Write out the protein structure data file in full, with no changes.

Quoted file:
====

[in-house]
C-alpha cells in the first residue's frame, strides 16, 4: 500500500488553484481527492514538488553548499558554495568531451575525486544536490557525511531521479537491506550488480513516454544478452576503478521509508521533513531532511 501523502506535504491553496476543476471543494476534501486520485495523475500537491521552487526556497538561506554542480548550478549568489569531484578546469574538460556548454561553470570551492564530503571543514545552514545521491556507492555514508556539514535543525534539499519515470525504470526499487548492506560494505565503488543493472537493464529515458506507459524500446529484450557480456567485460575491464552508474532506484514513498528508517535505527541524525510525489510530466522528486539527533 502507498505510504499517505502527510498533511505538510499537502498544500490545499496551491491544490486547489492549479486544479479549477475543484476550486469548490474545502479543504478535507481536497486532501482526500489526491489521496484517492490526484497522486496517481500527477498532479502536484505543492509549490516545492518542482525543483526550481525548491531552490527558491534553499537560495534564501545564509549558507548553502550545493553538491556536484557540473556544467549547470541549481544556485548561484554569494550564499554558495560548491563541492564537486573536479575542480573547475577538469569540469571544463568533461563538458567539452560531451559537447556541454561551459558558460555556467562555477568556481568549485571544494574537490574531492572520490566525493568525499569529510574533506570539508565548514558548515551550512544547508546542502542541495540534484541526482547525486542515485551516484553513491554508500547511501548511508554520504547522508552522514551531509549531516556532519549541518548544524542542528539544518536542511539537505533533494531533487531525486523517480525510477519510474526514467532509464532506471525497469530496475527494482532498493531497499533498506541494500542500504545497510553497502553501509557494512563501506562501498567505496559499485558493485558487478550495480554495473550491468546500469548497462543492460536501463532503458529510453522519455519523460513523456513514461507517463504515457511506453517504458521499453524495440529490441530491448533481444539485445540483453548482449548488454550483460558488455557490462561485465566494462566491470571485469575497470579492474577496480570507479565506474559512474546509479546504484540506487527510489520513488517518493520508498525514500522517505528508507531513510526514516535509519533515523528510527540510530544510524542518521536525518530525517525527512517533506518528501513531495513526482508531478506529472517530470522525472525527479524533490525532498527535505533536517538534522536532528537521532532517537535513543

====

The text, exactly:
[in-house]
C-alpha cells in the first residue's frame, strides 16, 4: 500500500488553484481527492514538488553548499558554495568531451575525486544536490557525511531521479537491506550488480513516454544478452576503478521509508521533513531532511 501523502506535504491553496476543476471543494476534501486520485495523475500537491521552487526556497538561506554542480548550478549568489569531484578546469574538460556548454561553470570551492564530503571543514545552514545521491556507492555514508556539514535543525534539499519515470525504470526499487548492506560494505565503488543493472537493464529515458506507459524500446529484450557480456567485460575491464552508474532506484514513498528508517535505527541524525510525489510530466522528486539527533 502507498505510504499517505502527510498533511505538510499537502498544500490545499496551491491544490486547489492549479486544479479549477475543484476550486469548490474545502479543504478535507481536497486532501482526500489526491489521496484517492490526484497522486496517481500527477498532479502536484505543492509549490516545492518542482525543483526550481525548491531552490527558491534553499537560495534564501545564509549558507548553502550545493553538491556536484557540473556544467549547470541549481544556485548561484554569494550564499554558495560548491563541492564537486573536479575542480573547475577538469569540469571544463568533461563538458567539452560531451559537447556541454561551459558558460555556467562555477568556481568549485571544494574537490574531492572520490566525493568525499569529510574533506570539508565548514558548515551550512544547508546542502542541495540534484541526482547525486542515485551516484553513491554508500547511501548511508554520504547522508552522514551531509549531516556532519549541518548544524542542528539544518536542511539537505533533494531533487531525486523517480525510477519510474526514467532509464532506471525497469530496475527494482532498493531497499533498506541494500542500504545497510553497502553501509557494512563501506562501498567505496559499485558493485558487478550495480554495473550491468546500469548497462543492460536501463532503458529510453522519455519523460513523456513514461507517463504515457511506453517504458521499453524495440529490441530491448533481444539485445540483453548482449548488454550483460558488455557490462561485465566494462566491470571485469575497470579492474577496480570507479565506474559512474546509479546504484540506487527510489520513488517518493520508498525514500522517505528508507531513510526514516535509519533515523528510527540510530544510524542518521536525518530525517525527512517533506518528501513531495513526482508531478506529472517530470522525472525527479524533490525532498527535505533536517538534522536532528537521532532517537535513543